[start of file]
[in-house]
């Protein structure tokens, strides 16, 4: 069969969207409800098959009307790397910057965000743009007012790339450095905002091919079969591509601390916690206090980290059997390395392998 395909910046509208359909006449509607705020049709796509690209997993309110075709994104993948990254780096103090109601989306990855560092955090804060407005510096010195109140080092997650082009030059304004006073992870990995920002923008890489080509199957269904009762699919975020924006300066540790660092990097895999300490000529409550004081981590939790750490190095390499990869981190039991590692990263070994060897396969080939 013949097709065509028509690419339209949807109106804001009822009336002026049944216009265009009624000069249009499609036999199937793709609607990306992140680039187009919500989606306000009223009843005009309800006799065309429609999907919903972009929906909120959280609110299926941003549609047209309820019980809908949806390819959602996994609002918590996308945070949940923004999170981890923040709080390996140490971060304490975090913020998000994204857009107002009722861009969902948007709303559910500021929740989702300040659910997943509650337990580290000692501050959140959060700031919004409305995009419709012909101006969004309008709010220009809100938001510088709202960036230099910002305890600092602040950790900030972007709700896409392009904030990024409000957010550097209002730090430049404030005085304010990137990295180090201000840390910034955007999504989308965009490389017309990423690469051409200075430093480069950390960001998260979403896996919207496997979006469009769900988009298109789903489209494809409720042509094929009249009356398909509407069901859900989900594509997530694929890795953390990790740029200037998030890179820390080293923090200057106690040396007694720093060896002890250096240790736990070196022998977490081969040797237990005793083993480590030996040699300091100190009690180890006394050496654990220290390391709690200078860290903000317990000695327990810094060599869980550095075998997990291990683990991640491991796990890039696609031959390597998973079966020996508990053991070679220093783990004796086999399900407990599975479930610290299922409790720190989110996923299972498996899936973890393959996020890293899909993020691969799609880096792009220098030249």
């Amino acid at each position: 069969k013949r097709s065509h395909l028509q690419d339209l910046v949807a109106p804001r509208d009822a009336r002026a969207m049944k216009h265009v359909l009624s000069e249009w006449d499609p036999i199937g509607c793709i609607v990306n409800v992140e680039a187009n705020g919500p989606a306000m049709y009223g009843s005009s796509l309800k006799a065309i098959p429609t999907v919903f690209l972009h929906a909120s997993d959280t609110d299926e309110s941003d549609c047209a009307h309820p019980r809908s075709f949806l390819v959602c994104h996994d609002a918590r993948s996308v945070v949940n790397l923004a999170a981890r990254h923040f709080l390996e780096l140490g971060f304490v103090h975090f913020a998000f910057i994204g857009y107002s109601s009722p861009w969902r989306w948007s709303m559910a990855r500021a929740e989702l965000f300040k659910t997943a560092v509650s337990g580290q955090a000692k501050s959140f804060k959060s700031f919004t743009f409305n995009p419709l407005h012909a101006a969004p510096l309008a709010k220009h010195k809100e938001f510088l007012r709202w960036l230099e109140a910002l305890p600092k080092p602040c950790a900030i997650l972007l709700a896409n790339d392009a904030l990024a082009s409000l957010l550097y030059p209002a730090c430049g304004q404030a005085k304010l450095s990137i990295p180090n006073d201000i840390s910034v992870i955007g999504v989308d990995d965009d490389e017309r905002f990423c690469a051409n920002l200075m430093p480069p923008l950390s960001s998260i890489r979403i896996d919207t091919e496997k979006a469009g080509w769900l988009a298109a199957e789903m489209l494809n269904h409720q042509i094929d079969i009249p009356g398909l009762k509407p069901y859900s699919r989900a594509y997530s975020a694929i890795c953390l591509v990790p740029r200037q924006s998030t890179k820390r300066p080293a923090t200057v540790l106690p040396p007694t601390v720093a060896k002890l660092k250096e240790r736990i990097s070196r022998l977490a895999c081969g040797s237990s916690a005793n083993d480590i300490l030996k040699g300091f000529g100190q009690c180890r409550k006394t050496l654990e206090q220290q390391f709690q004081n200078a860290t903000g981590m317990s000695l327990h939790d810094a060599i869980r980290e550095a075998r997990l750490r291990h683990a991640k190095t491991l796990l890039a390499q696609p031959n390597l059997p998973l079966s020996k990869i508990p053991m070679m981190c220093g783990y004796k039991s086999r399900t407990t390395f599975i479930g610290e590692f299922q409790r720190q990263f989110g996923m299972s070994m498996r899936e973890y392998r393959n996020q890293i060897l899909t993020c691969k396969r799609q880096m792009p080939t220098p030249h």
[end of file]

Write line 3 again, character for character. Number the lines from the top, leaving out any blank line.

């Amino acid at each position: 069969k013949r097709s065509h395909l028509q690419d339209l910046v949807a109106p804001r509208d009822a009336r002026a969207m049944k216009h265009v359909l009624s000069e249009w006449d499609p036999i199937g509607c793709i609607v990306n409800v992140e680039a187009n705020g919500p989606a306000m049709y009223g009843s005009s796509l309800k006799a065309i098959p429609t999907v919903f690209l972009h929906a909120s997993d959280t609110d299926e309110s941003d549609c047209a009307h309820p019980r809908s075709f949806l390819v959602c994104h996994d609002a918590r993948s996308v945070v949940n790397l923004a999170a981890r990254h923040f709080l390996e780096l140490g971060f304490v103090h975090f913020a998000f910057i994204g857009y107002s109601s009722p861009w969902r989306w948007s709303m559910a990855r500021a929740e989702l965000f300040k659910t997943a560092v509650s337990g580290q955090a000692k501050s959140f804060k959060s700031f919004t743009f409305n995009p419709l407005h012909a101006a969004p510096l309008a709010k220009h010195k809100e938001f510088l007012r709202w960036l230099e109140a910002l305890p600092k080092p602040c950790a900030i997650l972007l709700a896409n790339d392009a904030l990024a082009s409000l957010l550097y030059p209002a730090c430049g304004q404030a005085k304010l450095s990137i990295p180090n006073d201000i840390s910034v992870i955007g999504v989308d990995d965009d490389e017309r905002f990423c690469a051409n920002l200075m430093p480069p923008l950390s960001s998260i890489r979403i896996d919207t091919e496997k979006a469009g080509w769900l988009a298109a199957e789903m489209l494809n269904h409720q042509i094929d079969i009249p009356g398909l009762k509407p069901y859900s699919r989900a594509y997530s975020a694929i890795c953390l591509v990790p740029r200037q924006s998030t890179k820390r300066p080293a923090t200057v540790l106690p040396p007694t601390v720093a060896k002890l660092k250096e240790r736990i990097s070196r022998l977490a895999c081969g040797s237990s916690a005793n083993d480590i300490l030996k040699g300091f000529g100190q009690c180890r409550k006394t050496l654990e206090q220290q390391f709690q004081n200078a860290t903000g981590m317990s000695l327990h939790d810094a060599i869980r980290e550095a075998r997990l750490r291990h683990a991640k190095t491991l796990l890039a390499q696609p031959n390597l059997p998973l079966s020996k990869i508990p053991m070679m981190c220093g783990y004796k039991s086999r399900t407990t390395f599975i479930g610290e590692f299922q409790r720190q990263f989110g996923m299972s070994m498996r899936e973890y392998r393959n996020q890293i060897l899909t993020c691969k396969r799609q880096m792009p080939t220098p030249h």